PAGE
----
So That People Can Have Jobs, I Avoid Doing Online What I Can Do With A Real Person In The Real World
To the extent it can be avoided, I never do online or on any automated system what can be done with a real person in the real world.
Working people need to help other working people keep their jobs.
I don’t have direct deposit of my paycheck at work. The bank teller needs a job.
When I book a car rental, I do so over the phone and not by computer.
I take the real paper at home instead of only reading the online edition. When I go out of town, I put delivery of the paper on hold by calling someone in the circulation department instead of doing it by computer.
I try to buy things in stores and not online. I’m not perfect in this respect, but I do pretty good.
When I go to the racetrack with my father when visiting back home in Cincinnati, I use the ticket window staffed by a person to make a bet and not the automated ticket machine.
At the airport parking lot when it is time to pay up, I go to a booth with a person in it rather than to a no-person exit.
When calling the cable company or the utlilty company, I hit the zero on my phone until I get a person.
I use computers in my life. I use technology in many different ways. I know many will value what they define as convenience over the the benefits of helping create work for people to do.
Some may need the savings that, sometimes, come from buying online. Though over the longer haul, when we have no work, it will be very hard to save money that we are not earning.
I can’t do anything about what other people choose to do.
I’m simply saying that for myself, I try to use the services of human beings so that people will have jobs.
I ask you to please consider this course in your daily life to the extent you feel you are able.
Marjorie Grene, a philosopher of biology, has died at age 98. Dr. Grene is pictured above.
I had not heard of Dr. Grene before reading her obituary in the New York Times earlier this week.
Life is rough in that you can accomplish a lot, but the first thing you do noteworthy enough for many to take note of you is die.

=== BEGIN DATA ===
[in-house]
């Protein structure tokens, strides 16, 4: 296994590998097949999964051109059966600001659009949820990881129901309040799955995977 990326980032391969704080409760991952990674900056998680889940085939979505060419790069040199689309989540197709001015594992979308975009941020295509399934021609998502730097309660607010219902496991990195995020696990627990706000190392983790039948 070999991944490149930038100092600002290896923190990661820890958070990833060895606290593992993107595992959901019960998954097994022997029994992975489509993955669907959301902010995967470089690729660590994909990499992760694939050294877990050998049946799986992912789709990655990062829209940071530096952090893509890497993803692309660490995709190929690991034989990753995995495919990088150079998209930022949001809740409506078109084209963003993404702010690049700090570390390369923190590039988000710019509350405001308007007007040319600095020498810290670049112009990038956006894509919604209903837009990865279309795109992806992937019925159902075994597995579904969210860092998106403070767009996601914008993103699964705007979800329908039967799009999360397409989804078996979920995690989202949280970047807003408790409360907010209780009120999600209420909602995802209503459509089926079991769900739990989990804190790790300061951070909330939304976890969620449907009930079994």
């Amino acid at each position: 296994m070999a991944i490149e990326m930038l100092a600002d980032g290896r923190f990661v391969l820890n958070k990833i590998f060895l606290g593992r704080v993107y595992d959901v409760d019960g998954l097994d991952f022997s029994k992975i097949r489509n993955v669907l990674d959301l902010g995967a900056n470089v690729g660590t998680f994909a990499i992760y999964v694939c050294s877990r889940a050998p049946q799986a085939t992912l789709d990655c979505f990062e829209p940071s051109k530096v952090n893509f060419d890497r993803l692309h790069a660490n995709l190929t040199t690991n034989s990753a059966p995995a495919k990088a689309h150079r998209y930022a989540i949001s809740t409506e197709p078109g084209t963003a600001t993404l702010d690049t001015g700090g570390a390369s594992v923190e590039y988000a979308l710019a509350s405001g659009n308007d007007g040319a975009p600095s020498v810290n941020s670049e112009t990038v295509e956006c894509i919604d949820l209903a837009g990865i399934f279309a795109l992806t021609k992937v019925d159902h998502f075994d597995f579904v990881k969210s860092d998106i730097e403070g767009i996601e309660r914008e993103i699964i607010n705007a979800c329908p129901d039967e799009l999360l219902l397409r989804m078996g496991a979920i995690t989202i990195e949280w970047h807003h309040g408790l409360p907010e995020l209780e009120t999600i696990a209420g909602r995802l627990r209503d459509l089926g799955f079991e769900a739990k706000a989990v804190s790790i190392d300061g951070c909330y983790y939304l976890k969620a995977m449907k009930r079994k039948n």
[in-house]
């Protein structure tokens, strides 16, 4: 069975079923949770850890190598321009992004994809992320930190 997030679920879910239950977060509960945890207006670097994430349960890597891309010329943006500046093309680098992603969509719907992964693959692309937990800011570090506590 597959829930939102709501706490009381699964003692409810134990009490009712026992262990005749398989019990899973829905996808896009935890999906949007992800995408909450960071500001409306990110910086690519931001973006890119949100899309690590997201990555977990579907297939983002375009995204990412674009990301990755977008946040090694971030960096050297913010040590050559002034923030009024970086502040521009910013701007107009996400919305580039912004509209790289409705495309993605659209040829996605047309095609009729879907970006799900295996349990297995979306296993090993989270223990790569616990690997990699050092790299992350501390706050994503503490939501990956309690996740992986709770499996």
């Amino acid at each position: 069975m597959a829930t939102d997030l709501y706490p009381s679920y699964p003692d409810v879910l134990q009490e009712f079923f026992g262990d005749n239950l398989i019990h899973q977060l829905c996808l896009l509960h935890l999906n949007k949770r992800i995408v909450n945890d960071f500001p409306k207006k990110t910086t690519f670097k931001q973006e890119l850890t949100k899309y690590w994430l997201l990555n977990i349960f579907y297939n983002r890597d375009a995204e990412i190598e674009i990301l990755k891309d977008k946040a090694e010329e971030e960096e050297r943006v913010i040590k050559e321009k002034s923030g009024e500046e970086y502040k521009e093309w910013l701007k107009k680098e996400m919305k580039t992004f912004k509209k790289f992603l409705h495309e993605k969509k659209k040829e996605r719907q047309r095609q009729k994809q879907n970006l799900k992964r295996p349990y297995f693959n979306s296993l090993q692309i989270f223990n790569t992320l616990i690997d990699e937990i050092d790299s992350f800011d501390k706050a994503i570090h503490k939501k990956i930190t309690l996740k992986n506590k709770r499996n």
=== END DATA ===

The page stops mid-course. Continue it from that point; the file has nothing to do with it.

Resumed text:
There was much of note in Dr. Grene’s life’s story. But the excerpt from her obituary that most caught my attention was this–
“She rejected Descartes’ belief that self-awareness defined the understanding of existence, arguing that meaning comes from interaction with the environment.”
This is excellent. The idea that an understanding of existence is based on interactions with the world around you, instead of on the narrow basis of simply being aware that you exist, is just the thing.
Folks—We’ve got to get out there and mingle in the world of people, places, and ideas. Just being aware of yourself is not enough.
From the Times obituary—
Marjorie Glicksman was born in Milwaukee on Dec. 13, 1910, and graduated from Wellesley College in 1931 as a zoology major. She then studied with Heidegger and Jaspers in Germany before earning her doctorate at Radcliffe. She taught at the University of Chocago where she met and married David Grene, a lauded classicist known for his translations of Greek tragedies….In 1944, she followed her husband’s dream and moved to an Illinois farm. As a farmer’s wife and the mother of two children, she got up early to study and write philosophy before beginning farm work. In 1952, the family moved to a farm in Ireland, where the routine continued….The farm life taught her a lesson, she wrote in “A Philosophical Testament” (1995): “Agricultural duties and critical philosophies didn’t mix.”… In Chicago, she had met Michael Polanyi, a distinguished physical chemist turned philosopher; she ended up helping him research and develop his important book “Personal Knowledge” (1958). The book proposed a far more nuanced, personal idea of knowledge, and directly addressed approaches to science
It would be great to be paid to think as was Dr. Grene. Though it is also good that we all have the ability to think about our lives and world around us to a greater extent than we often realize. Maybe some of the ideas discussed on one of the links above will be a springboard to new thoughts of our own.
People are smarter than they grasp.
Killer Whales have been spotted in the Gulf of Mexico.
Below is a picture of killer whales seen in the Gulf of Mexico. Behind them you seen an oil rig which is pretty good evidence that you are looking at the Gulf of Mexico.
Here is a link to YouTube video footage of killer whales in Texas waters.
Below is from the Houston Chronicle story on the killer whales—
“Scientists say orcas have been in the Gulf for years but are rarely seen because they live far from shore and beyond the typical range of commercial fishermen. Still, a recent sighting of killer whales 95 miles off the Alabama coast has captivated those who work and play in the warm waters of the Gulf. “It was like being at Sea World because they’d come right up to the boat,” said Eddie Hall, captain of the Shady Lady, the charter boat that spotted as many as 200 orcas feeding on tuna. Hall recorded the close encounter on video, and the National Marine Fisheries Service confirmed that they were, indeed, killer whales. Tony Amos, a researcher with the University of Texas Marine Science Institute in Port Aransas, said confirmed sightings of orcas in the Gulf date back to at least 1985.”